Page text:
GroundUp Music Festival Chooses Spontaneity Over Expansion for Fourth Edition

Banda Magda's Magda Giannikou leads her annual A Cappella by the Sea.
Banda Magda's Magda Giannikou leads her annual A Cappella by the Sea. Photo courtesy of GroundUp Music Festival.
click to enlarge Banda Magda's Magda Giannikou leads her annual A Cappella by the Sea. - PHOTO COURTESY OF GROUNDUP MUSIC FESTIVAL.
Banda Magda's Magda Giannikou leads her annual A Cappella by the Sea.
Photo courtesy of GroundUp Music Festival.
When Snarky Puppy bassist Michael League founded the music label GroundUp in 2012, his goal was to connect audiences with artists he believed were deserving of more attention. The label has since become a taste-making vehicle for jazz, world, rock, folk, and gospel from a smattering of artists, all anchored by League's three-time Grammy-winning jazz and funk collective.

League took his efforts to promote artists he loves and respects a step further in 2017 by launching GroundUp Music Festival. Hosted annually in February at the idyllic open-air amphitheater the North Beach Bandshell, GroundUp is League’s platform for curating a lineup of established and emerging artists from around the world.

“We book artists who are not only great musicians and play great music, but play great live,” the festival's artistic director explains. “That lets the audience use the whole festival as a plane of discovery. The ideal thing is that people who come to the festival leave and think, Holy shit, I have homework to do. They go home on Monday and immediately they’re making playlists, buying records from the artists they saw, and checking out who those artists have played with previously — using [the festival] as a ground zero for exploration.”

The fourth-annual edition of GroundUp will take place over three consecutive days beginning Friday, February 14. In addition to offering three Snarky Puppy sets with a different lineup each night, the fest's roster also includes singer-songwriter and keyboardist Michael McDonald, progressive future-funk outfit Lettuce, Grammy Award-winning Mexican folk-fusion singer Lila Downs, and American jazz saxophonist, composer, and multi-instrumentalist Chris Potter.

The festival's lineup and its audience are remarkably international. GroudUp not only has not booked artists from the likes of Colombia, Portugal, Brazil, Chile, Switzerland, and Greece, but also has sold tickets to non-Miami residents from 48 states and 54 countries are among GroundUp's ticket-buyers.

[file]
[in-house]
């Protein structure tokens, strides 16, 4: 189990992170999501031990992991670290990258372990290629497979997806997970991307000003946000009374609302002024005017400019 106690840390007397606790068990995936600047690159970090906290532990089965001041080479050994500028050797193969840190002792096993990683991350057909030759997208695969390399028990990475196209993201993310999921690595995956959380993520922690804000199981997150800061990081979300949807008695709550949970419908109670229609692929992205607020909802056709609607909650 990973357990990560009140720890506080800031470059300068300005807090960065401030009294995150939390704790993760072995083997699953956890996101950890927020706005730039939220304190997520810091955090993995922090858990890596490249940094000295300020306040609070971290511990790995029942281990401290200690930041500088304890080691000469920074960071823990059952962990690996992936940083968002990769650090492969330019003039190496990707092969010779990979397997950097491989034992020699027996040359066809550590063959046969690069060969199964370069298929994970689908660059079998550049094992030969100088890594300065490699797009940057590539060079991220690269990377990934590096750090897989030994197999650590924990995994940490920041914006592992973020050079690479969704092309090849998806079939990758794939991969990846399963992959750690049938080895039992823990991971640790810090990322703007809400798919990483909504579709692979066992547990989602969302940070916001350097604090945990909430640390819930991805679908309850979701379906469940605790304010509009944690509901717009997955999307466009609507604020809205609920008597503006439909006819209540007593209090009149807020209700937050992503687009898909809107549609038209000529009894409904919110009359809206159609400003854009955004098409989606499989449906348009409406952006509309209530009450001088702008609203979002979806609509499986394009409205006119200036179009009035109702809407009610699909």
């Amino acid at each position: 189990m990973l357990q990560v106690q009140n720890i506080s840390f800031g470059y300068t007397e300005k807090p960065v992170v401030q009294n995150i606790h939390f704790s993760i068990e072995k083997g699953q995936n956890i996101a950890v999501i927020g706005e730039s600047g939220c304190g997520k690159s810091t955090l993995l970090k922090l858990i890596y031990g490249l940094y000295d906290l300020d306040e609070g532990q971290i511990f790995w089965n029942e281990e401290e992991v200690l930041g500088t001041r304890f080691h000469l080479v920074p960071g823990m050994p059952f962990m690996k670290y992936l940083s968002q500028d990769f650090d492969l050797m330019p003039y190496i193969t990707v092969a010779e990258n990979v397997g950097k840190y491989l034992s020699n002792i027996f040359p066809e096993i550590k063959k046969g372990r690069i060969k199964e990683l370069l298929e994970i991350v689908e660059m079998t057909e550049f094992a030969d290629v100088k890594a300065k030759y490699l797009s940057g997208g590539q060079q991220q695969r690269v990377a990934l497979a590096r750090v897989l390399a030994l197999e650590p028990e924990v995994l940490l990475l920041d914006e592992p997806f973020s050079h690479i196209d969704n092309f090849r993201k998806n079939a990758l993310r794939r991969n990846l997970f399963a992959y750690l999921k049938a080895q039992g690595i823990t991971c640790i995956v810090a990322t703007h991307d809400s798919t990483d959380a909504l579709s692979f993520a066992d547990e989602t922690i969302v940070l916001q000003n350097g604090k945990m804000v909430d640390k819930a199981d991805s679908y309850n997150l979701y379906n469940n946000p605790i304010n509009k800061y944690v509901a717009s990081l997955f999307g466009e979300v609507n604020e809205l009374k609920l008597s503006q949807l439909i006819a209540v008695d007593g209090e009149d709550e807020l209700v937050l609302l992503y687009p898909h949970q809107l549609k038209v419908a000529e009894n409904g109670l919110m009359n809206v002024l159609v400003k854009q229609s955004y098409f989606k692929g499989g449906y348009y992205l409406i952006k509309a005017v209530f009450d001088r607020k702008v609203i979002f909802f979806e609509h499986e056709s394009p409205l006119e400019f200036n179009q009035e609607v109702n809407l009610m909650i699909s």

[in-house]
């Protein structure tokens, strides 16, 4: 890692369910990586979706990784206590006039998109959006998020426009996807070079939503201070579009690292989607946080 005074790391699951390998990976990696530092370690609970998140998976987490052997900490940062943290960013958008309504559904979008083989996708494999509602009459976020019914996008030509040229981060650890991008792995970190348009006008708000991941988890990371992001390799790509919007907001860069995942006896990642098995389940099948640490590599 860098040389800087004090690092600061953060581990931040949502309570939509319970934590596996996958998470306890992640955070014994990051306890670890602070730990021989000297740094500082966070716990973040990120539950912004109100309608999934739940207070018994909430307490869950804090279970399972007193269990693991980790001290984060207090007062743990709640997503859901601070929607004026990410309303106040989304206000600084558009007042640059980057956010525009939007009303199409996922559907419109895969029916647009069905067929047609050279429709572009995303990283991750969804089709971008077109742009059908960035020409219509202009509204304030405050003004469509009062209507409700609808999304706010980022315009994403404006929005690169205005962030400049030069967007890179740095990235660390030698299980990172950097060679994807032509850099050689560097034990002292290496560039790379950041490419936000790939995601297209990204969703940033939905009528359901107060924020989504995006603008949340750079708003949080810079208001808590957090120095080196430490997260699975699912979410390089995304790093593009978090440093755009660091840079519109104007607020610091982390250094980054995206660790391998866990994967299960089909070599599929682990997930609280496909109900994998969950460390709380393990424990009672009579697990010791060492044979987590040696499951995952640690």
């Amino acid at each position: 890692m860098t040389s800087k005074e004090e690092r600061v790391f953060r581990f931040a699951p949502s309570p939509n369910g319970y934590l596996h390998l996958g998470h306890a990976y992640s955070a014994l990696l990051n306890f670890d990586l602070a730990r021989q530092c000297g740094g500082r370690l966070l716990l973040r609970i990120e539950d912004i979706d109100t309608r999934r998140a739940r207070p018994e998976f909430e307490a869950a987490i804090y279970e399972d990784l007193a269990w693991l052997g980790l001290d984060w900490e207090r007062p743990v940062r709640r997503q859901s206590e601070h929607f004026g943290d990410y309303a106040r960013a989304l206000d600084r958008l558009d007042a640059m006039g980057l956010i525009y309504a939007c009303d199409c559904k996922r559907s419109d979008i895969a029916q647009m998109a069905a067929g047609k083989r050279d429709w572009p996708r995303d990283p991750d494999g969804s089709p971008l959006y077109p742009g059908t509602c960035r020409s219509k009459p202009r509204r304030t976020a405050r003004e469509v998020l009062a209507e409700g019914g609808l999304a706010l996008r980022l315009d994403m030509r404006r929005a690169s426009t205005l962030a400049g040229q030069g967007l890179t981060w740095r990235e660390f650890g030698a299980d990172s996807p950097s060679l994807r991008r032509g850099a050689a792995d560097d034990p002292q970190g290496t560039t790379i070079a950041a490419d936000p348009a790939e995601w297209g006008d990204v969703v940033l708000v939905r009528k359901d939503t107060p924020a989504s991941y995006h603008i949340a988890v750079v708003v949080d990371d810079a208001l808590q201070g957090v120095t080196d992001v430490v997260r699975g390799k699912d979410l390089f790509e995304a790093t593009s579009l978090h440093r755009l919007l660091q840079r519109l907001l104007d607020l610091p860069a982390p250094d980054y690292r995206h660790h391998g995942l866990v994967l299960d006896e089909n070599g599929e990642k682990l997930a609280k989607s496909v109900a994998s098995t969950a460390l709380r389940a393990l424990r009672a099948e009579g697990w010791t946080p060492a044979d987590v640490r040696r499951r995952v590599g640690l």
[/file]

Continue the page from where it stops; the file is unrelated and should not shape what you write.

“Although it’s logistically more complicated to invite artists from all over the world who need to get visas to play, I feel like the effect is different from going to a standard blues or jazz festival,” League says. “You’ll be standing in the crowd watching a group from Morocco, and then next to you a Brazilian percussion ensemble is also watching the set. And you get the feeling that this is what the world should be like — celebrating diversity — and the festival is really a microcosm of that.”

On top of its emphasis on global bookings, GroundUp is a vehicle for artists to push themselves creatively. The festival fosters an environment in which improvisation and experimentation are encouraged, orchestrating never-before-seen artist combinations and welcoming exploratory performances that expand beyond an act’s traditional set. League himself will be joined by McDonald and Potter, as well as fellow Snarky Puppy drummer/vocalist Jamison Ross and Shaun Martin on organ, for a special acoustic set that will showcase each artist outside of his normal bands, effectively treating the audience to a performance that may very well be a once-in-a-lifetime affair.

“The whole idea is to put artists in a new context, and I tell all of the artists to use this festival as an excuse to do the thing that you’ve always wanted to do but have been too scared to,” League says. “A lot of artists are typically worried to do that because the audience won't like it, but our audience really listens. While we’re programming the festival, we try to leave as much space as possible for the artists to be expressive and spontaneous. Most of the things that happen at the festival we could not plan.”